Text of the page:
Michael Derrick Hudson: What Monster Goes in What Blank

What Monster Goes in What Blank

Yesterday evening, edging my way towards the Map of the World’s
unavoidable drop-off, I collided with this furious

cloud of gnats, nose and throat bushwhacked by another tactically
pointless suicide mission. The survivors were frantic

with whatever it is that provides purpose and motivation to a gnat’s

manifestly absurd existence. It’s nice to think they had something
urgent to tell me, weaving and orbiting around my face

like a living armillary sphere: Show me the way, bugs! Let’s go!

But they seemed confused, subject to constant reversals of course
zip-zipping the shifting equator and wobbling poles

as if manipulated by squabbling silken knots of High Renaissance
cartographers arguing the math and debating in Latin

what monster goes in what blank and why we keep getting it wrong…


Michael Derrick Hudson


Review by Steven Reese
The challenge posed by great titles like this one is writing a poem that lives up to them, and I think this poem does very well for itself in that department. There’s a collision in the poem, with a cloud of gnats, but that one points to larger collisions in the poem which, to my thinking, have to do with small and large. The gnats, with their “orbiting,” are a miniature of a very large system, a solar system—as is an armillary sphere and a map; they are attempts to reduce inconceivable large spaces into representations that can fit on a table and fit into the human mind. The speaker seems to have collided with a world he has trouble making sense of—he is dropping off the edge of a map that no longer describes our world, and he is half hoping for guidance from bugs. “Manifestly absurd” in this poem seems to describe equally the gnats and the humans (I love that “silken knot” of scholars) who keep getting their versions of the big picture wrong, not knowing where its dangers (monsters) are and suffering “constant reversals of course.”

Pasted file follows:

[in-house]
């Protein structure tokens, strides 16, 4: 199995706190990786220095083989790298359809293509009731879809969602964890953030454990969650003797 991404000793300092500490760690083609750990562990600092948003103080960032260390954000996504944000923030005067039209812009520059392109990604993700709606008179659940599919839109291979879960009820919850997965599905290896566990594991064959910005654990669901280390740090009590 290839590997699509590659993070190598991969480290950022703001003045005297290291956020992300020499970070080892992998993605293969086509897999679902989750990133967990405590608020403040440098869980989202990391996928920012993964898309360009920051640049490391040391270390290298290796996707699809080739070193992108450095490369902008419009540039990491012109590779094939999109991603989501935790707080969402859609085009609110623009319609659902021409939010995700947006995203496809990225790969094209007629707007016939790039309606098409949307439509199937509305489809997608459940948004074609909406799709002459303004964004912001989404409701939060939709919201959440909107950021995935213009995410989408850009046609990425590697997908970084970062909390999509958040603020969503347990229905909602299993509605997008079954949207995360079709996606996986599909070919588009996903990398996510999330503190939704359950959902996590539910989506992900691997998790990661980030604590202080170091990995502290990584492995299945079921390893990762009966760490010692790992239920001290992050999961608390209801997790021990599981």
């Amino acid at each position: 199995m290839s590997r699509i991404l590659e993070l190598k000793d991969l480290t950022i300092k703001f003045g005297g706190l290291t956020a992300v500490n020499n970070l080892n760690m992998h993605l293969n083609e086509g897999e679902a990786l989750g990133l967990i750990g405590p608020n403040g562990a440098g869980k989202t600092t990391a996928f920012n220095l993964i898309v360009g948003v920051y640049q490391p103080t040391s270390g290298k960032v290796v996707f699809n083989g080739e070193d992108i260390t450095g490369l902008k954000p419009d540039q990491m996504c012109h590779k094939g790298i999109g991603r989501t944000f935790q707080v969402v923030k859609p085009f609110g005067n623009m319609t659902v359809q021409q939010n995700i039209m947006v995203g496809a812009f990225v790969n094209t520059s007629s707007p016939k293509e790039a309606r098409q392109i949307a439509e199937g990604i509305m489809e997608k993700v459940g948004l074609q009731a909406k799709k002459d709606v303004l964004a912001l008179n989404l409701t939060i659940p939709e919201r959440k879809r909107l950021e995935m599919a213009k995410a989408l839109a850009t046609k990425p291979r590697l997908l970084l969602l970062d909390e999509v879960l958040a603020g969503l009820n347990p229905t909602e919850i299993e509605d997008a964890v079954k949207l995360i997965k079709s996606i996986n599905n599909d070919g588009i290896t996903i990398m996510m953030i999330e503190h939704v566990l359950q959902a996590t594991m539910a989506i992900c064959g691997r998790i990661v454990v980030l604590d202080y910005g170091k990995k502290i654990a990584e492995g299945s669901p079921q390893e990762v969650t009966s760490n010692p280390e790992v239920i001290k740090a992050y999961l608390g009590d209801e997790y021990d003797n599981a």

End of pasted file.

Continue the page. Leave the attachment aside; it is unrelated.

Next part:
Comments are closed.